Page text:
BEST ACHIEVE­MENT IN DI­RECT­ING

Sunday Tasmanian - Tassie Living - - Eguide Movies -

Michel Hazanavi­cius for The Artist Alexan­der Payne for The De­scen­dants Martin Scors­ese for Hugo Woody Allen for Mid­night in Paris

Ter­rence Mal­ick for The Tree of Life Time for a sneaky game of Words With Friends: In all hon­esty, Allen isn’t much of a di­rec­tor. It’s his won­der­ful scripts – and the casts he chooses to in­ter­pret them – that keep Woody at the top of the game. Payne’s care­ful adap­ta­tion of a tricky novel was a re­strained ef­fort. He ad­mirably ab­stained from flair be­hind the cam­era to hon­our the in­ten­tions of the book.

De­serves to win, but won’t: Mal­ick’s free- form han­dling of The Tree of Life is just too much of an ac­quired taste for con­ser­va­tive Academy types. De­serves the ut­most re­spect for dis­play­ing more pure creative am­bi­tion than the rest of this field. Scors­ese’s bravura jour­ney out­side his usual com­fort zone – a kid­die film in 3D – is also to be ap­plauded. The veteran is still a slight chance to cause an up­set here.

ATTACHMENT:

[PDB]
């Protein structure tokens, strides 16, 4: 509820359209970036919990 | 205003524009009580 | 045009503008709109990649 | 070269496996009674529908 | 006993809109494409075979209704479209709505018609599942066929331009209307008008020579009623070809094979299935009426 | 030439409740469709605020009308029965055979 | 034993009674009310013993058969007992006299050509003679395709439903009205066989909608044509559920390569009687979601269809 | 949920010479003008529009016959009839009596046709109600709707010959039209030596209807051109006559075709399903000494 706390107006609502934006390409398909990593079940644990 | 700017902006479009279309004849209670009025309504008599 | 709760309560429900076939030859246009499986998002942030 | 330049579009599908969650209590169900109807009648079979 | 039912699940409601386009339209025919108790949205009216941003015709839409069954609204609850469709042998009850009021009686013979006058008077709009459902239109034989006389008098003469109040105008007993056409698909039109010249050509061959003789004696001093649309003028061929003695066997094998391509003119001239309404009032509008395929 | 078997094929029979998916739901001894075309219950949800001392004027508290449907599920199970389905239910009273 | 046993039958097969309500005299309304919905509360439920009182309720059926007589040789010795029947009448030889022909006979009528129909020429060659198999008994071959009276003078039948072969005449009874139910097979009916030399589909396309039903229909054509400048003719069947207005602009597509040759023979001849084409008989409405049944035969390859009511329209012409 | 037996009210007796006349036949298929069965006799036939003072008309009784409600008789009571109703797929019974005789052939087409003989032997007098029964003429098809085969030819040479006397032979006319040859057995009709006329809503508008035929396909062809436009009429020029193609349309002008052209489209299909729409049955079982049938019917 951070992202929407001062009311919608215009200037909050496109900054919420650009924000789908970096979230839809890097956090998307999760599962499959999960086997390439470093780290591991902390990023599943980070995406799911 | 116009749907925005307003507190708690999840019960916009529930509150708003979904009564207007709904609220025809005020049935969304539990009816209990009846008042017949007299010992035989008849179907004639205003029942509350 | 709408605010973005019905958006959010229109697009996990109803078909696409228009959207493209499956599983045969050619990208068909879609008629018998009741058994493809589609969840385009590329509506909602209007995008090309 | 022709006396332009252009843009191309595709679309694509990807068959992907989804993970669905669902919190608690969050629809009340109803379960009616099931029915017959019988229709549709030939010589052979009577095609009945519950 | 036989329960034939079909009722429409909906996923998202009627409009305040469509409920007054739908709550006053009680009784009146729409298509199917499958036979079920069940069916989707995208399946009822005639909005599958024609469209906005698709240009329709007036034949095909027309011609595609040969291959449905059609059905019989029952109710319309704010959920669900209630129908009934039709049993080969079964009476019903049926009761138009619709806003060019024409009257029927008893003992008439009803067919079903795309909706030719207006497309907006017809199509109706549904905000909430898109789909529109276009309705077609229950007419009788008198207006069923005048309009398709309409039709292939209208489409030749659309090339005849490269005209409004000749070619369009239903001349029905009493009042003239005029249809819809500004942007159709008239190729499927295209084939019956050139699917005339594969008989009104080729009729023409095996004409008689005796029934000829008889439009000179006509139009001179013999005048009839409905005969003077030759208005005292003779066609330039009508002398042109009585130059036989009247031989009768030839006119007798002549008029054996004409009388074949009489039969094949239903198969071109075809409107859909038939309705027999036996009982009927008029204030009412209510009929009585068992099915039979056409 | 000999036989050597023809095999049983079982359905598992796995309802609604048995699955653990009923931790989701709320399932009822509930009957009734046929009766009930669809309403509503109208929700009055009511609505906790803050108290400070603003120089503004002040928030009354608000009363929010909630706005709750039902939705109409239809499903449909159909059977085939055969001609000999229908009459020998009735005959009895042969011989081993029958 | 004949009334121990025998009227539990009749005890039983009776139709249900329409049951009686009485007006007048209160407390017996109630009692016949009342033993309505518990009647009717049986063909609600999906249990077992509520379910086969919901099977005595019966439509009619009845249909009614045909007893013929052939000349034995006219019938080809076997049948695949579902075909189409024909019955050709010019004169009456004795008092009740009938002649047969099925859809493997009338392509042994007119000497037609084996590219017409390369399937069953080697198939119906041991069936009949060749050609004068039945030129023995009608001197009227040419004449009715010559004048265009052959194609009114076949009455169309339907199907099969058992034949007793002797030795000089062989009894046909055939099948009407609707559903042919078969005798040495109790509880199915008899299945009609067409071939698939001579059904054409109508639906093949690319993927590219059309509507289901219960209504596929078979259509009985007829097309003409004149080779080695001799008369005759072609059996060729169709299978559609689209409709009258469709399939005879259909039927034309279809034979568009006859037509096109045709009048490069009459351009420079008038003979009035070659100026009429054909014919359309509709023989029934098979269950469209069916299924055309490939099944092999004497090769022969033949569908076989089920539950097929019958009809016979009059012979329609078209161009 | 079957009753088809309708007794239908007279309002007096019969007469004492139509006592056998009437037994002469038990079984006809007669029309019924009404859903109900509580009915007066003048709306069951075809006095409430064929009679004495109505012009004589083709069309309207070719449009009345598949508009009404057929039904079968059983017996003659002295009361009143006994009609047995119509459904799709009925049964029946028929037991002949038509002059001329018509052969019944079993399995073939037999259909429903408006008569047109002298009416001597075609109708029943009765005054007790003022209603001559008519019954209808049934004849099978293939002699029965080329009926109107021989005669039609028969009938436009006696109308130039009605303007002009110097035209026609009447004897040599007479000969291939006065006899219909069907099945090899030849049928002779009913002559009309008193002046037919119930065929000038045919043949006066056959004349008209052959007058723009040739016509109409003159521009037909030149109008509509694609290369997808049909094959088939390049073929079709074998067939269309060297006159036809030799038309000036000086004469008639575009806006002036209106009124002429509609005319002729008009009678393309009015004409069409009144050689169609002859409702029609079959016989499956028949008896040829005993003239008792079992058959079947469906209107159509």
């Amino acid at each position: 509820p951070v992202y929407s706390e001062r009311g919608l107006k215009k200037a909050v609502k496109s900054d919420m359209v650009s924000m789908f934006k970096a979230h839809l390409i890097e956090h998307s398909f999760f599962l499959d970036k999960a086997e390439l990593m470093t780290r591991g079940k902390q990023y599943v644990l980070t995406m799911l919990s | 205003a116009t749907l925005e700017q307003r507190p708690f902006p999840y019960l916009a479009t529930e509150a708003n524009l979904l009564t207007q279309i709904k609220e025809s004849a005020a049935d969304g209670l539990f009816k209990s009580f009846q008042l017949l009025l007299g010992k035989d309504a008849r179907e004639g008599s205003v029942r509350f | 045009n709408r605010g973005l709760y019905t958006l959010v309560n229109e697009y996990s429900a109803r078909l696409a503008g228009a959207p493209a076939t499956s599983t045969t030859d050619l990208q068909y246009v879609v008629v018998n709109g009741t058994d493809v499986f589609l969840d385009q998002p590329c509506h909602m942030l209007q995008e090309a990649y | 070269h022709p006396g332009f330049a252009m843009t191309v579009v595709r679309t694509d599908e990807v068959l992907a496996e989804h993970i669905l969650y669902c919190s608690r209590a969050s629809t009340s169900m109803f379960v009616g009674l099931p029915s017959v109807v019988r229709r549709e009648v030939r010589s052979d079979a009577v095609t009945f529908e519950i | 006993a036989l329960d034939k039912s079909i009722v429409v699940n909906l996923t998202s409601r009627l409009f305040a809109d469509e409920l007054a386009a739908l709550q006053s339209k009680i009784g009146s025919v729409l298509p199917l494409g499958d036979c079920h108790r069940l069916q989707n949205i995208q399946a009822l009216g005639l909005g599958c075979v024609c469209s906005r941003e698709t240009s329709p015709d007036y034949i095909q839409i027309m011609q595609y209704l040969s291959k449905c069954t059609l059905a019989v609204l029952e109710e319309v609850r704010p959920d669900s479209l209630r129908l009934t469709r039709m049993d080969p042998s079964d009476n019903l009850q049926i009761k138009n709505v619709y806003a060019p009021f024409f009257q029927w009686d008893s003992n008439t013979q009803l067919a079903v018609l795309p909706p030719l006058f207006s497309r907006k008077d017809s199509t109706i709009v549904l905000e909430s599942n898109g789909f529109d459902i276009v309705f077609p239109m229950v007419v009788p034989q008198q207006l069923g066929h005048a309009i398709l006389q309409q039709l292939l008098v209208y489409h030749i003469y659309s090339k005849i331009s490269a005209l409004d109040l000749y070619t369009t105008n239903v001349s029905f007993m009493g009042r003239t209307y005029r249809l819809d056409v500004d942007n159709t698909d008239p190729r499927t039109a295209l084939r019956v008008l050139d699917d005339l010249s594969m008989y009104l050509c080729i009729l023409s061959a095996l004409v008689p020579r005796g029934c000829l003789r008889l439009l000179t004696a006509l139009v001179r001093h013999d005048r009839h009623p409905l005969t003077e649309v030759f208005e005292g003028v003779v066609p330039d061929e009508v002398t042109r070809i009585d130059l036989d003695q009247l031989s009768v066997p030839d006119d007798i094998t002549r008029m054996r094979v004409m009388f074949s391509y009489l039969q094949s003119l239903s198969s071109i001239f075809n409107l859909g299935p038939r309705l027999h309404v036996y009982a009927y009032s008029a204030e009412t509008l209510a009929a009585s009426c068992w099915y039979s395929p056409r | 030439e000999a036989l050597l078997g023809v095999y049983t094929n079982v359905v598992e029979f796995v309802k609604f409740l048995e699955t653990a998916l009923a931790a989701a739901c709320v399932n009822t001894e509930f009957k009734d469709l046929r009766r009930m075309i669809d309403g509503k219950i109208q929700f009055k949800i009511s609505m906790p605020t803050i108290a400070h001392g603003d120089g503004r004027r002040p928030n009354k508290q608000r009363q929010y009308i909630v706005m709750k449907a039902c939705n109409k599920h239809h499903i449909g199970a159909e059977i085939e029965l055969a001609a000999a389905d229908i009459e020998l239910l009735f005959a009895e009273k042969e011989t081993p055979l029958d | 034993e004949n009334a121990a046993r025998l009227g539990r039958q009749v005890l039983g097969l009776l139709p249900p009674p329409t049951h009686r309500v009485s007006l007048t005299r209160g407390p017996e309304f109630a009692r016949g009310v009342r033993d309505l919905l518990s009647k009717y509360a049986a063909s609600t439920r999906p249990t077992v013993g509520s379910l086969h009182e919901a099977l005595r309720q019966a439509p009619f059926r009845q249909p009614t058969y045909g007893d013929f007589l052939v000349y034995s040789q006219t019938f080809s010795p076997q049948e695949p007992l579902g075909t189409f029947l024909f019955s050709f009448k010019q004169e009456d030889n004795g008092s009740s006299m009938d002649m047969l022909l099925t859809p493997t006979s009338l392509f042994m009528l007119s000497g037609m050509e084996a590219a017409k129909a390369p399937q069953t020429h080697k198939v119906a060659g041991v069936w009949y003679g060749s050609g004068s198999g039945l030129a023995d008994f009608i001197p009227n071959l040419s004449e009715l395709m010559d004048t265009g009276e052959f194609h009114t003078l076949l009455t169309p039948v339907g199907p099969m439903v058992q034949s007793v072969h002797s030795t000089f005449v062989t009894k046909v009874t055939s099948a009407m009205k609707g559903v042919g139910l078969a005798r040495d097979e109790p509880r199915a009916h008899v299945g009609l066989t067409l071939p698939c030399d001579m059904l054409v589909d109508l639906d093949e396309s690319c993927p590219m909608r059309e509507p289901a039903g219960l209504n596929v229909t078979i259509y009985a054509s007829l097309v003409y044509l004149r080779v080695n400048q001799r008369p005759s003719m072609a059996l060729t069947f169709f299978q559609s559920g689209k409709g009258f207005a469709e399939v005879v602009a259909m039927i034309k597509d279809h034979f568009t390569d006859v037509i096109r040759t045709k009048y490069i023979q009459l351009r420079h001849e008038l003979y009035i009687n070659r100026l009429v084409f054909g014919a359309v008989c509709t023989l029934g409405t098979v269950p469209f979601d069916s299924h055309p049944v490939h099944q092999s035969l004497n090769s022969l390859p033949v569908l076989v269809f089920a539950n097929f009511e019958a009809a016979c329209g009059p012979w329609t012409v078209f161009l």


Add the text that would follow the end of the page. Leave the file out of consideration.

And the win­ner is . . . Michel Hazanavi­cius. The for­mer French ad­ver­tis­ing man built his sin­gu­lar creative vi­sion from the ground up. Ev­ery el­e­ment Hazanavi­cius con­ceived for the silent picture made it to the screen, in­clud­ing some rather dark and heavy ma­te­rial. A slap on the back for a job ex­e­cuted to per­fec­tion.

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